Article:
Exploring the root cause of your symptoms, physical and emotional, and empowering patients to heal themselves forms the foundation of care with Heron Wellness. 

What is Integrative Behavioral Health? I have been working on this definition for a long time, and after finding a definition of Integrative Health from the California Institute for Integral Studies.

The components of this approach I have developed are based on my training and clinical experiences with patients over the years. 

Integrative Behavioral Health 

Patient-centered, coordinated, whole-person care with a focus on healing and wellness of body, mind, and spirit.

Therapeutic Components

Allopathic Medicine – Medications as needed for physical and behavioral health conditions. Coordination with specialists as needed. 

Evidence-Based Behavioral Health Interventions – Referral and coordination of care with therapists, psychologists, treatment programs 

Functional Medicine – Conventional and specialized laboratory testing and evaluation and education and support for implementing positive behavioral changes related to the 5 MODIFIABLE LIFESTYLE FACTORS - NUTRITION, MOVEMENT, SLEEP, STRESS MANAGEMENT, SOCIAL CONNECTIVITY

Hormone Optimization – Focusing on addressing imbalances in cortisol (fight or flight), thyroid, and sex hormones 

Complementary Modalities – 5- Needle-Protocol (ear acupuncture), mindfulness, nutraceuticals and botanicals. Coordination with physical therapy, acupuncture, massage, therapeutic yoga, energy work

Traditional Healing Practices – Referral and coordination of care with healers in the community 

Isolation, loneliness, and stigma contribute significantly to the development of behavioral health conditions, including substance use disorders.

We know from AA and other mutual self-help groups, as well as from work by innovative providers like Dr. Jeff Geller and Dr. Dean Ornish, that healing happens better when together.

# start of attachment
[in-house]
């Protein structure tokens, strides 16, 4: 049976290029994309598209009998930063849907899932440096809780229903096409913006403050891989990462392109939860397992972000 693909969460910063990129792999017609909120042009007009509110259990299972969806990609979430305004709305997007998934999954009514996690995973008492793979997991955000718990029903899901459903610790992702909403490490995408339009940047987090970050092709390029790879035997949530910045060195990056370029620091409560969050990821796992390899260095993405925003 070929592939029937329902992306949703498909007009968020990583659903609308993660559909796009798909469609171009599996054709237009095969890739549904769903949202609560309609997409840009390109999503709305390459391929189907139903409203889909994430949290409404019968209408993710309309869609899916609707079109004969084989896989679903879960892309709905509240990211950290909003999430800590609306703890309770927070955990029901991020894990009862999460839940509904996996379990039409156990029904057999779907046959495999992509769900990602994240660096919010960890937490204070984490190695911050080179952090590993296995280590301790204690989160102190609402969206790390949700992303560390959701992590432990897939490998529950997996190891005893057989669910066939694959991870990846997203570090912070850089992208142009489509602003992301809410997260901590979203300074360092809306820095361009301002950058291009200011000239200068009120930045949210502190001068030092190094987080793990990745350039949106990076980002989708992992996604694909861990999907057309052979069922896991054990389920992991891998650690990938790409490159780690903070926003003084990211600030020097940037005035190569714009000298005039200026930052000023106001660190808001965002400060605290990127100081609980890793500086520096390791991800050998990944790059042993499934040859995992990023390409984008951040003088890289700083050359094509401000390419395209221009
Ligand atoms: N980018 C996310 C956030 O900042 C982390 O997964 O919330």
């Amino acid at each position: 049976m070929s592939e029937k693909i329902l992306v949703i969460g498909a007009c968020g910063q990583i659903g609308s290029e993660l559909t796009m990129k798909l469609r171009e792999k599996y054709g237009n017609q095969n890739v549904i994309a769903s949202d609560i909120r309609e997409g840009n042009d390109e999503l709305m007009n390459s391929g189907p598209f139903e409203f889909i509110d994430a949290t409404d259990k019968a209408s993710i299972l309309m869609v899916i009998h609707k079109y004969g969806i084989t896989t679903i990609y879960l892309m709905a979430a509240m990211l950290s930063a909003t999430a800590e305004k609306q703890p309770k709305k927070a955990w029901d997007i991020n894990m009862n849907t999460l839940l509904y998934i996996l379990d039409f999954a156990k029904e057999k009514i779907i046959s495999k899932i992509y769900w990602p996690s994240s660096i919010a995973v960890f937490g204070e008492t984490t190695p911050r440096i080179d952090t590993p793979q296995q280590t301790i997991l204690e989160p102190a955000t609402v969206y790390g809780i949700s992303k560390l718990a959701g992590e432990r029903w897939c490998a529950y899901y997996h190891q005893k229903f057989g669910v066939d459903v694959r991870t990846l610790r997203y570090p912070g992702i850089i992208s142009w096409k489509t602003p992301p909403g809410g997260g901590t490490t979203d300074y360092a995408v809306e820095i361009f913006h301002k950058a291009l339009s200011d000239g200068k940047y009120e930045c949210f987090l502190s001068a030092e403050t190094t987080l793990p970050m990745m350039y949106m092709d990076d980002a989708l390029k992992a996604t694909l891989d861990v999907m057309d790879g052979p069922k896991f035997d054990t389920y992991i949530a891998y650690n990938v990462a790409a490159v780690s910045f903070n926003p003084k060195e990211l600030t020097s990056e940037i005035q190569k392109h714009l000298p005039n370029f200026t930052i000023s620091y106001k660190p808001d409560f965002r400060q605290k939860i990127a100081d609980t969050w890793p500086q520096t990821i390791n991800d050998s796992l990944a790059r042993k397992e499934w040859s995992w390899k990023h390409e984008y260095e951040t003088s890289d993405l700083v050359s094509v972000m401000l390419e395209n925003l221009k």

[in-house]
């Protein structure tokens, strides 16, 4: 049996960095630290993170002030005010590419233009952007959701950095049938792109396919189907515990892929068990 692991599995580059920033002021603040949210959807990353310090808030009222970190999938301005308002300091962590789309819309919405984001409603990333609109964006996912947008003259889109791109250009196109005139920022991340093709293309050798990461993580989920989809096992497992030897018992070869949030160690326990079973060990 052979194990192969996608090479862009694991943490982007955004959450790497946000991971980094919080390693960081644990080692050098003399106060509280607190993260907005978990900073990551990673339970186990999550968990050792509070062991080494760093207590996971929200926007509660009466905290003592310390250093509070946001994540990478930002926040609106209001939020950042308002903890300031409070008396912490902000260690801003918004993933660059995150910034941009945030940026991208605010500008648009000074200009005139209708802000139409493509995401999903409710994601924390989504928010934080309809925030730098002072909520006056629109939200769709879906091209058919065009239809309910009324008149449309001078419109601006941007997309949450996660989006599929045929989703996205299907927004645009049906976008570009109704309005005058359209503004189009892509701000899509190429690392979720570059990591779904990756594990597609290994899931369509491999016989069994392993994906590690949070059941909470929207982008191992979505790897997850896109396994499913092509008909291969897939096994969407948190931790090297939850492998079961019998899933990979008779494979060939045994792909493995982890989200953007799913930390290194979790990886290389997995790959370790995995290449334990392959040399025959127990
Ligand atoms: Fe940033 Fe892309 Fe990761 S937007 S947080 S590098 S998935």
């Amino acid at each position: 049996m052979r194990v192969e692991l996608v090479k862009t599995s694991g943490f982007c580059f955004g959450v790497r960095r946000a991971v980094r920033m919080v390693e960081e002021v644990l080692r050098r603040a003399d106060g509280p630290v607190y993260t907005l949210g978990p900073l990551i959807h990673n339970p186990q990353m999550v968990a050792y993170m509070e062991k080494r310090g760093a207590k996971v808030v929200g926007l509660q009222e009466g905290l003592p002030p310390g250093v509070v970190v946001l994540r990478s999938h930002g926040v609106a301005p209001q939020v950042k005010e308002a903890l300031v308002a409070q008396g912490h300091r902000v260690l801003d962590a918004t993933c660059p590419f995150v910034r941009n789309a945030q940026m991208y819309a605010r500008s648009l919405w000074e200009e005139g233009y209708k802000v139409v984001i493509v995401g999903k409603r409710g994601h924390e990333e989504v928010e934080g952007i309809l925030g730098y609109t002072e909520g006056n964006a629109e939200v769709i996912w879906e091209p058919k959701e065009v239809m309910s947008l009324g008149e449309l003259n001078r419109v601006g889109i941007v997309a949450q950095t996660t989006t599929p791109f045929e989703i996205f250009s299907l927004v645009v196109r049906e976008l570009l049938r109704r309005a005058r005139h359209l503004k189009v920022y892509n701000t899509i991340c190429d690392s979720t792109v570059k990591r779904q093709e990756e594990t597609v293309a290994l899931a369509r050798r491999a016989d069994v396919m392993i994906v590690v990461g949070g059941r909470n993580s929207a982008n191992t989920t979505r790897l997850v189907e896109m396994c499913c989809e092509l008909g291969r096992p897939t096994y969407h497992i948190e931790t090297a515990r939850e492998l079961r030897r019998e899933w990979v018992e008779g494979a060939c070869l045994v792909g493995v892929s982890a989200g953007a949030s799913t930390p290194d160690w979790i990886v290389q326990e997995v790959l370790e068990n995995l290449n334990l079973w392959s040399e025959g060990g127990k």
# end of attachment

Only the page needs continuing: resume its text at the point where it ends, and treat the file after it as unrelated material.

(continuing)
Group medical visits improve depression, anxiety, loneliness as well as chronic medical conditions like heart disease and diabetes.

The shared experience facilitates healing through accountability, knowledge sharing, and most importantly, connection to others.

Group and individual interventions are utilized in this practice and I invite you to explore opportunities to connect with other humans. You will not regret it 

Integrative Behavioral Health is a treatment approach that is guided by me as a provider, but executed by the individual who is in need of healing.

This is not a passive approach to care.

This is your journey, and you alone have the power to make the change.

We will create a treatment plan guided by your needs, your current ability, and life circumstances, knowing that this will be a dynamic process, changing with time as you improve, have a setback, or see a new vision for yourself.

This is your work, and I am here to provide you with resources and guidance to improve your functionality, your resilience, and ultimately your best self. 

If you are interested in approaching Hormonal Changes, Behavioral Issues, and Wellness with an Integrative Approach, please reach out to Schedule a Discovery Call

Take The First Step Today

Journey Back To Health

Do You Have Questions About Starting Your Path To Wellness?
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Areas Served

Heron Wellness is located in Salt Lake City, Utah and serves patients throughout the Greater Salt Lake City Area and Eastern Utah including Provo, Highland, Cedar Hills, Summit, Park City and Ogden. These areas include but are not limited to the counties of Salt Lake City, Davis, Weber, Morgan, Summit, Wasatch, Utah and Tooele.